20 Ways to Help Kids with ADD/ADHD do Well in School

It’s a real challenge when our little ones have a tough time paying attention! Sometimes, it’s due to an actual diagnosis, such as ADD or ADHD. I recently received a question from a reader whose son started kindergarten this year, was recently diagnosed by his doctor with ADHD, and is struggling in school. She wants to help him so that he’s successful and doesn’t end up hating school, but she’s not sure where to start. So, I came up with ideas for her, based on my experience as a teacher, and in keeping in mind what is realistic for a classroom setting and to work on at home.


Here’s the question:

Hi Connie, I’m hoping you can help me. My son is struggling in kindergarten. He can’t sit still and doesn’t follow directions well. He was recently diagnosed with ADHD. What can we do to help him? Thanks!

Sitting Still

  1. Make sure his feet touch the floor when he’s sitting in his chair. It helps stabilize his body and was suggested by an occupational therapist.
  2. Let him sit in the back or on the side of the classroom so that he can get up and pace. Tell him that he can’t touch anyone or anything while he’s walking back and forth and needs to do so quietly. When kids need to move, they truly need to move, so it’s crazy to try to keep them penned up and sitting still.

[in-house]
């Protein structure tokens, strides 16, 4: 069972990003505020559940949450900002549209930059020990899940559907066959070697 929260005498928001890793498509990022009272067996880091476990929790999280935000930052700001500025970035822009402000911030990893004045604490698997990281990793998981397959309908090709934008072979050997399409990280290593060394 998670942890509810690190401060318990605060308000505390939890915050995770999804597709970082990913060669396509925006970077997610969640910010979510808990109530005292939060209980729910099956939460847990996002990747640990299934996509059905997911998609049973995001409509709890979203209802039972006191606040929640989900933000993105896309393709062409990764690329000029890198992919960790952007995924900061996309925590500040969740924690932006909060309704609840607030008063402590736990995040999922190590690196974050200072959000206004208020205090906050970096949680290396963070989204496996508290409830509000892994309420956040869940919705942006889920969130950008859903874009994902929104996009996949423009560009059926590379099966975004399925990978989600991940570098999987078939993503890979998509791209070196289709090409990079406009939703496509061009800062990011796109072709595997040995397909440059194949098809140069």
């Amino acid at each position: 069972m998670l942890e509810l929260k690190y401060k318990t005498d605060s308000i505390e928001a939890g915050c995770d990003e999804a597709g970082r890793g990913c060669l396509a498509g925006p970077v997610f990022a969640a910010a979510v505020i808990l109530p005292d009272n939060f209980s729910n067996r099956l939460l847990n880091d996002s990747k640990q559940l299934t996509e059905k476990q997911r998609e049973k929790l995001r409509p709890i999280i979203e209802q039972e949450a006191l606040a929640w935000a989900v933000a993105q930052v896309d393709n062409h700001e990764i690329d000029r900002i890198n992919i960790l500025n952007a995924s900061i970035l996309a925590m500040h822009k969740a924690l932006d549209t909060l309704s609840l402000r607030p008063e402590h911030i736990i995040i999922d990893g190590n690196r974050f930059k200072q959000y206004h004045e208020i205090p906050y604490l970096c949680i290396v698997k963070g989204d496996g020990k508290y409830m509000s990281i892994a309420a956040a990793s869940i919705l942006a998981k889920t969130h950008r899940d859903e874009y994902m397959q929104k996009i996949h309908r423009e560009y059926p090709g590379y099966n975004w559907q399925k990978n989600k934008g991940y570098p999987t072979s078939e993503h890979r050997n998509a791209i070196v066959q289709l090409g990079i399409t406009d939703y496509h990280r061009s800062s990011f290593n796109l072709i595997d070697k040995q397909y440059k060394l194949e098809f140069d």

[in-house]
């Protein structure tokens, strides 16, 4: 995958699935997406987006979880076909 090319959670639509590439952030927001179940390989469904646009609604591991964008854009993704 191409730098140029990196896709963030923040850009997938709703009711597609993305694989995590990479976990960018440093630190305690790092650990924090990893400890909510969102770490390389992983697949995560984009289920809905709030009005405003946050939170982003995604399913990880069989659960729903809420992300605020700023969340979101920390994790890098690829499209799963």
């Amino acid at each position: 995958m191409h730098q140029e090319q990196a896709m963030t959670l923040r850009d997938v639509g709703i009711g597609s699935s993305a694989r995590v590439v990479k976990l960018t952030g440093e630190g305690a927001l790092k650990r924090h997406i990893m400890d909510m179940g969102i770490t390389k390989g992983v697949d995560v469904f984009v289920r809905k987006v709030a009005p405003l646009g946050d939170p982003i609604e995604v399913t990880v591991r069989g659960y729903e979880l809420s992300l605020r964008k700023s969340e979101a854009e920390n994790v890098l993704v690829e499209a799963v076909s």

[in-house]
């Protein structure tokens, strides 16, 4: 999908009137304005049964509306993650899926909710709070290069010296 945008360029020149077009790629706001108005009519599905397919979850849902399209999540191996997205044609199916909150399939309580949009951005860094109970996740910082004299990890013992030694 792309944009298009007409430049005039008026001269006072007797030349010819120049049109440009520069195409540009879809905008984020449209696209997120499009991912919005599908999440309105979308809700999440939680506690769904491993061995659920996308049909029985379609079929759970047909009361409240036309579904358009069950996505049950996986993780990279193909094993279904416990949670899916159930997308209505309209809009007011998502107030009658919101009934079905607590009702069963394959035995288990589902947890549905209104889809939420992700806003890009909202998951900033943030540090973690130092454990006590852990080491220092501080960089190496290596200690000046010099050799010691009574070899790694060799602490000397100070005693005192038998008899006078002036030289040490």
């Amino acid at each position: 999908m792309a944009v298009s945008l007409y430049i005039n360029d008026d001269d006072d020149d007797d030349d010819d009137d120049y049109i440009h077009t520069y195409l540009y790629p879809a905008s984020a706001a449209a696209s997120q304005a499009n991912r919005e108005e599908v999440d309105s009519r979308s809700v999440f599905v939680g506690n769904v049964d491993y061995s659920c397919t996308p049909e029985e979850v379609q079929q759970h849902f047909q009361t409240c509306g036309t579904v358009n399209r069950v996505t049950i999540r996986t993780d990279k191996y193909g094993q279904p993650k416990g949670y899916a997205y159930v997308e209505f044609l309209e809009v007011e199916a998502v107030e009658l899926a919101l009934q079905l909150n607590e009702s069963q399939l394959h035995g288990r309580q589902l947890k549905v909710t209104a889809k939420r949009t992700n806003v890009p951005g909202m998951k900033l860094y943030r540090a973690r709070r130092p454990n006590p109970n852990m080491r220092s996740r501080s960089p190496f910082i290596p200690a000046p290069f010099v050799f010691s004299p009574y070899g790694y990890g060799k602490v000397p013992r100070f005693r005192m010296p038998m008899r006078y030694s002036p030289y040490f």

3. Fidget toys/tools are a great option. Set up rules in advance. Examples of fidget toys include: bean bags, squish ball, and anything they can manipulate in their hands, preferably that doesn’t make any sounds. Amazon has a plethora of fidget toys!
  4. Placing something heavy on their laps also helps, similar to how a weighted blanket helps some kids sleep, or how a thunder coat works for a dog. It works the same way with kids and can help them sit still in their chairs or on the floor at rug/circle time.
  5. Incorporating movement, such as having them pass out things or erase the board, especially before seated work, helps ADD/ADHD children get ready to sit and focus.
  6. With regard to sitting “still,” an exercise type ball or bouncy chair also helps. They’re in motion, but it’s a constructive and controlled motion.


Following directions

  1. Have him repeat directions back to you.
  2. Having written or visual (picture) directions as well as saying the directions helps.
  3. Ask the child what they’re going to do next instead of always telling them, especially after directions have already been said.
  4. While they’re working, ask him what step he’s on and what he’s going to do next (monitor them).
  5. Having a clear routine helps. Kids know what to expect and can better predict what they need to do. It also lessens any anxiety they might be experiencing (but might not be saying). If there’s a break in the routine, tell the student(s) about it ahead of time if possible. The same goes for home. Go over your day at the beginning of the day. He doesn’t need to know specific times necessarily, but a general order to the day is helpful.